From the time Lorenzo’s wife (Shiela Valderrama) weeps at his leaving and wishes for his safety in a foreign land, the play hits its stride. Even without a huge cast, the musical face-off between the Christian missionaries and their Japanese tormentors clearly draw the lines between light and darkness.

And just when you thought the power of the piece couldn’t go higher, the real emotional payoff comes in the Third Act. Here is where Laurence finally makes his connection with Lorenzo as the Everyman. This is where the play also makes its most piercing point—that Juan dela Cruz, who has lived a very hard life and has no claim to fame, valor or glory, discovers the best part of himself when he is confronted with difficult choices.

One is hard-pressed not to empathize with the plight of these two gentlemen. They never asked for much in life, and suddenly they are thrust into very unpleasant situations that would break greater men. But to paraphrase some of the lyrics, it is extreme pain and torture that exposes what truly lies in the heart of a man.

 

Surrender and strength

Lorenzo’s inner struggle about whether to renounce his God reminds one of the agony in “Jesus Christ Superstar’s” blockbuster number “Gethsemane,” but without the anger and outrage. The decision of Fray Antonio (Juliene Mendoza) to prevail through the torture, if only to set himself as an example and inspiration to Lorenzo and his fellow priests, is surrender and strength in slow motion.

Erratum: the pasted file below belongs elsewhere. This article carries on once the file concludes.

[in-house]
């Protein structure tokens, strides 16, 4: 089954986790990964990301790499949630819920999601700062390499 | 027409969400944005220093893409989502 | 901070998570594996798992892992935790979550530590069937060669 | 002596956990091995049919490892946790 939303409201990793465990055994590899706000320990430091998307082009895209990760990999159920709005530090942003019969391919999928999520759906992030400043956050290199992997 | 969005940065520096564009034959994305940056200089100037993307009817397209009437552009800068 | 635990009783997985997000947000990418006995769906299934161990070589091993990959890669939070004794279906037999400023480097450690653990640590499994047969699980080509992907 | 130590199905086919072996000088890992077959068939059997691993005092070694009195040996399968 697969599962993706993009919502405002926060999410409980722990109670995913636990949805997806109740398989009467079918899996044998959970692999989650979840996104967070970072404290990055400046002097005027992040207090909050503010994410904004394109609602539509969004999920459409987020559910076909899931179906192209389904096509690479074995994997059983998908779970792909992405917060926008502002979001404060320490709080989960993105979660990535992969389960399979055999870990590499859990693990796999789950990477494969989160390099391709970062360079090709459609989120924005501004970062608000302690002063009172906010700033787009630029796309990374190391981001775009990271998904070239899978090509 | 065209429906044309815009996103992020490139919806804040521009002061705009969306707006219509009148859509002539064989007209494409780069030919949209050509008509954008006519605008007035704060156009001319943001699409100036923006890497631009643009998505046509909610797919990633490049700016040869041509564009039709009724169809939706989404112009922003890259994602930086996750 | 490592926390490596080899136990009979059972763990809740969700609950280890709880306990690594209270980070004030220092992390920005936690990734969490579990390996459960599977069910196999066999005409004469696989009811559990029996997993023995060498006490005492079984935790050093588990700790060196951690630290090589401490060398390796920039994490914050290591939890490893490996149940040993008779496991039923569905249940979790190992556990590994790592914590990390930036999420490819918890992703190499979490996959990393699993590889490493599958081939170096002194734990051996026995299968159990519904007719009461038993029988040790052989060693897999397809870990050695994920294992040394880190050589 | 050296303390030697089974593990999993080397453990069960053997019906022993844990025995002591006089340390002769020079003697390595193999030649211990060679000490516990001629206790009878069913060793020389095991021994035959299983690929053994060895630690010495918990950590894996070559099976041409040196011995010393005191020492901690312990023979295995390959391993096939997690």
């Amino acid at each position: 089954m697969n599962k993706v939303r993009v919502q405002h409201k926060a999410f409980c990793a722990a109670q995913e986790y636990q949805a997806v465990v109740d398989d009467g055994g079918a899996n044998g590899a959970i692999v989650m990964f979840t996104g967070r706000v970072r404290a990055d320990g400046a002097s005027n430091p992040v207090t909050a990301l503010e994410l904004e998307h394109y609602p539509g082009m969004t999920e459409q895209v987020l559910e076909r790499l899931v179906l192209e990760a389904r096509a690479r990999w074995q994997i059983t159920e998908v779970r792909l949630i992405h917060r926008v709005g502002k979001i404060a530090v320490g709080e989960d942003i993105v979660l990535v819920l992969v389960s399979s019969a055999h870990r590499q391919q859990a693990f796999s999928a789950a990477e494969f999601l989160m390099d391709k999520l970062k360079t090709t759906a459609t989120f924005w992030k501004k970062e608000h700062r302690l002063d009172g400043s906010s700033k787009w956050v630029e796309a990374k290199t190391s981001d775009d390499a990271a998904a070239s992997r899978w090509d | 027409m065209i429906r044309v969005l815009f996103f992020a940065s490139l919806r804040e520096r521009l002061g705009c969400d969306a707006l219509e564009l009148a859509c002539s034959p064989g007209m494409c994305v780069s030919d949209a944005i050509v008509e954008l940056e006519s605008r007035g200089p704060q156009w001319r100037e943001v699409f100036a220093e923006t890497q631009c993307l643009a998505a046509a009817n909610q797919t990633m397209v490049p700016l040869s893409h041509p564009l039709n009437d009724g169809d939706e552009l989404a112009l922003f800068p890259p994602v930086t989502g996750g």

And Lorenzo’s own yielding to the Almighty is a humble act made into a sublime communion; this particular piece is an act of worship that can fit seamlessly into an actual Catholic Mass or Protestant service.

One of the penultimate songs of the ensemble can even rival “Les Miserables”’ “Do You Hear the People Sing?” in scale, depth and emotional wallop. This becomes the anthem of Filipinos, past and present, in “Lorenzo”—only, this time, it is neither a battle cry for the storming of the Bastille nor for attacking the barricades. Rather, it is the resolved, moving testament of a broken-but-unbowed people who will continue to move on and reach for their piece of Heaven, regardless of the storms that come their way.

Visual flair

Padilla’s direction complements the way that the musicality carries the play from one emotional high to another. Even sans the songs, some of the most moving scenes are the ones that are underplayed, such as Fray Antonio’s passing of the baton to Lorenzo, and Lorenzo’s goodbye to the priests who had taken him in.

Padilla’s signature visual flair is still present, though, especially in the scenes that emphasize the fearsome power of the Japanese lords and their ruthless torture of their prisoners. The small stage does seem to limit the scale of the production, making one wonder how Padilla would have rendered a more epic version of it on a larger stage such as the CCP Main Theater.

The small production scale, though, does not detract from the epic spirit of “Lorenzo.” In truth, the musicality of the piece makes it epic. Without in any way denigrating the performances of the cast and the treatment of the director, one can simply close one’s eyes, lean back and enjoy the wave of passion and emotion as they cascade like waves from the stage.

“Lorenzo” has remaining performances today, 1 p.m. and 6 p.m., at the SDA Theater, College of St. Benilde. It will then be toured in various schools and restaged at CCP. Visit Ticketworld or www.lorenzorocks.com.